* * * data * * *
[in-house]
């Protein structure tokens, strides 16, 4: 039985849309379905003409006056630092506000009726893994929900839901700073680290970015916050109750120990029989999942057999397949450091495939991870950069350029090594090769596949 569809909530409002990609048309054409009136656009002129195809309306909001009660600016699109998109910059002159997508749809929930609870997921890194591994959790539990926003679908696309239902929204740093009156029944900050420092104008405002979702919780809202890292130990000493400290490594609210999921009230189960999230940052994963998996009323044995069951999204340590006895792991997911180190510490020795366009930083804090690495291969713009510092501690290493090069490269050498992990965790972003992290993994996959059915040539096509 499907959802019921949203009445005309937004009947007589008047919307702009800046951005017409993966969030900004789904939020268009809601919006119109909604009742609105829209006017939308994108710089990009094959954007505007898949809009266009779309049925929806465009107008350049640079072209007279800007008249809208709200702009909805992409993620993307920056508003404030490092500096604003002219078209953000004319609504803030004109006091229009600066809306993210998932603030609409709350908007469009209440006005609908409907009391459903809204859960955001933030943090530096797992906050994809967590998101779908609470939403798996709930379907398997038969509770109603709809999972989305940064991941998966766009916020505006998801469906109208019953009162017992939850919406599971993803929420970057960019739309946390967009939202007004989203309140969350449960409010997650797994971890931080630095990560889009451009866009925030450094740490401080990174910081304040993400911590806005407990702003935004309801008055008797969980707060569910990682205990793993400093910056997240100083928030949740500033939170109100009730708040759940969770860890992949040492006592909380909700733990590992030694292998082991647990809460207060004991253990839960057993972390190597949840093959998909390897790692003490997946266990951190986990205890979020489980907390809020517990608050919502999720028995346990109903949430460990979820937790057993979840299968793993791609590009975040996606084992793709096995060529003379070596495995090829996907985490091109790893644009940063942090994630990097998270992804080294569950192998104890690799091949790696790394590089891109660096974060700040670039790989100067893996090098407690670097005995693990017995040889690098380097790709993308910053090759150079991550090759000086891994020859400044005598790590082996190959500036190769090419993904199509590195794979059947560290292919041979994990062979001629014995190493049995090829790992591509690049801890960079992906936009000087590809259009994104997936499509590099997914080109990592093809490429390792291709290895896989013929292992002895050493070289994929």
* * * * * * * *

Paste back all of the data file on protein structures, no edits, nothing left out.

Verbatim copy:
[in-house]
């Protein structure tokens, strides 16, 4: 039985849309379905003409006056630092506000009726893994929900839901700073680290970015916050109750120990029989999942057999397949450091495939991870950069350029090594090769596949 569809909530409002990609048309054409009136656009002129195809309306909001009660600016699109998109910059002159997508749809929930609870997921890194591994959790539990926003679908696309239902929204740093009156029944900050420092104008405002979702919780809202890292130990000493400290490594609210999921009230189960999230940052994963998996009323044995069951999204340590006895792991997911180190510490020795366009930083804090690495291969713009510092501690290493090069490269050498992990965790972003992290993994996959059915040539096509 499907959802019921949203009445005309937004009947007589008047919307702009800046951005017409993966969030900004789904939020268009809601919006119109909604009742609105829209006017939308994108710089990009094959954007505007898949809009266009779309049925929806465009107008350049640079072209007279800007008249809208709200702009909805992409993620993307920056508003404030490092500096604003002219078209953000004319609504803030004109006091229009600066809306993210998932603030609409709350908007469009209440006005609908409907009391459903809204859960955001933030943090530096797992906050994809967590998101779908609470939403798996709930379907398997038969509770109603709809999972989305940064991941998966766009916020505006998801469906109208019953009162017992939850919406599971993803929420970057960019739309946390967009939202007004989203309140969350449960409010997650797994971890931080630095990560889009451009866009925030450094740490401080990174910081304040993400911590806005407990702003935004309801008055008797969980707060569910990682205990793993400093910056997240100083928030949740500033939170109100009730708040759940969770860890992949040492006592909380909700733990590992030694292998082991647990809460207060004991253990839960057993972390190597949840093959998909390897790692003490997946266990951190986990205890979020489980907390809020517990608050919502999720028995346990109903949430460990979820937790057993979840299968793993791609590009975040996606084992793709096995060529003379070596495995090829996907985490091109790893644009940063942090994630990097998270992804080294569950192998104890690799091949790696790394590089891109660096974060700040670039790989100067893996090098407690670097005995693990017995040889690098380097790709993308910053090759150079991550090759000086891994020859400044005598790590082996190959500036190769090419993904199509590195794979059947560290292919041979994990062979001629014995190493049995090829790992591509690049801890960079992906936009000087590809259009994104997936499509590099997914080109990592093809490429390792291709290895896989013929292992002895050493070289994929």